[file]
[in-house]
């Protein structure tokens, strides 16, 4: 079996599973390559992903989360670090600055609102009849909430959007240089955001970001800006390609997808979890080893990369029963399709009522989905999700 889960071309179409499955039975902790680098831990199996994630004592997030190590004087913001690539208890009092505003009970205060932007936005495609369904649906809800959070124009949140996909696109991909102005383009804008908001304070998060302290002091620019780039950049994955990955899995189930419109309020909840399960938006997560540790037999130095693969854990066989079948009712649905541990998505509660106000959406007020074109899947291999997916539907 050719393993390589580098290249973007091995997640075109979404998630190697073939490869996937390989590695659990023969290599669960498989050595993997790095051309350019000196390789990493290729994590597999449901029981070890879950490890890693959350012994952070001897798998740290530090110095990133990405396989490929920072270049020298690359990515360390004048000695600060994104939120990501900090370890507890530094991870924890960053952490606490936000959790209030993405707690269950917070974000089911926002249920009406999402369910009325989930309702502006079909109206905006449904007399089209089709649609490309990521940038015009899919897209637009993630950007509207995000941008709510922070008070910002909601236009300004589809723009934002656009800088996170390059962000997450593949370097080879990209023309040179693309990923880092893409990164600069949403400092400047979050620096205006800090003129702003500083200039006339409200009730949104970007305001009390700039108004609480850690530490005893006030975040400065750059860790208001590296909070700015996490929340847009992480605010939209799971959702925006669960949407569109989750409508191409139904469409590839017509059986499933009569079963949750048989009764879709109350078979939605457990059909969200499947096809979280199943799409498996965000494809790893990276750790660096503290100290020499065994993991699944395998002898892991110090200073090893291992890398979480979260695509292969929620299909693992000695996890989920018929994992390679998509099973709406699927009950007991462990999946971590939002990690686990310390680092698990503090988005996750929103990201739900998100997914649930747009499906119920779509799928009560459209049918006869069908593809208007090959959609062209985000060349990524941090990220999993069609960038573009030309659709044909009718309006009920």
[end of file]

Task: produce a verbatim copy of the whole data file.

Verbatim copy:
[in-house]
């Protein structure tokens, strides 16, 4: 079996599973390559992903989360670090600055609102009849909430959007240089955001970001800006390609997808979890080893990369029963399709009522989905999700 889960071309179409499955039975902790680098831990199996994630004592997030190590004087913001690539208890009092505003009970205060932007936005495609369904649906809800959070124009949140996909696109991909102005383009804008908001304070998060302290002091620019780039950049994955990955899995189930419109309020909840399960938006997560540790037999130095693969854990066989079948009712649905541990998505509660106000959406007020074109899947291999997916539907 050719393993390589580098290249973007091995997640075109979404998630190697073939490869996937390989590695659990023969290599669960498989050595993997790095051309350019000196390789990493290729994590597999449901029981070890879950490890890693959350012994952070001897798998740290530090110095990133990405396989490929920072270049020298690359990515360390004048000695600060994104939120990501900090370890507890530094991870924890960053952490606490936000959790209030993405707690269950917070974000089911926002249920009406999402369910009325989930309702502006079909109206905006449904007399089209089709649609490309990521940038015009899919897209637009993630950007509207995000941008709510922070008070910002909601236009300004589809723009934002656009800088996170390059962000997450593949370097080879990209023309040179693309990923880092893409990164600069949403400092400047979050620096205006800090003129702003500083200039006339409200009730949104970007305001009390700039108004609480850690530490005893006030975040400065750059860790208001590296909070700015996490929340847009992480605010939209799971959702925006669960949407569109989750409508191409139904469409590839017509059986499933009569079963949750048989009764879709109350078979939605457990059909969200499947096809979280199943799409498996965000494809790893990276750790660096503290100290020499065994993991699944395998002898892991110090200073090893291992890398979480979260695509292969929620299909693992000695996890989920018929994992390679998509099973709406699927009950007991462990999946971590939002990690686990310390680092698990503090988005996750929103990201739900998100997914649930747009499906119920779509799928009560459209049918006869069908593809208007090959959609062209985000060349990524941090990220999993069609960038573009030309659709044909009718309006009920």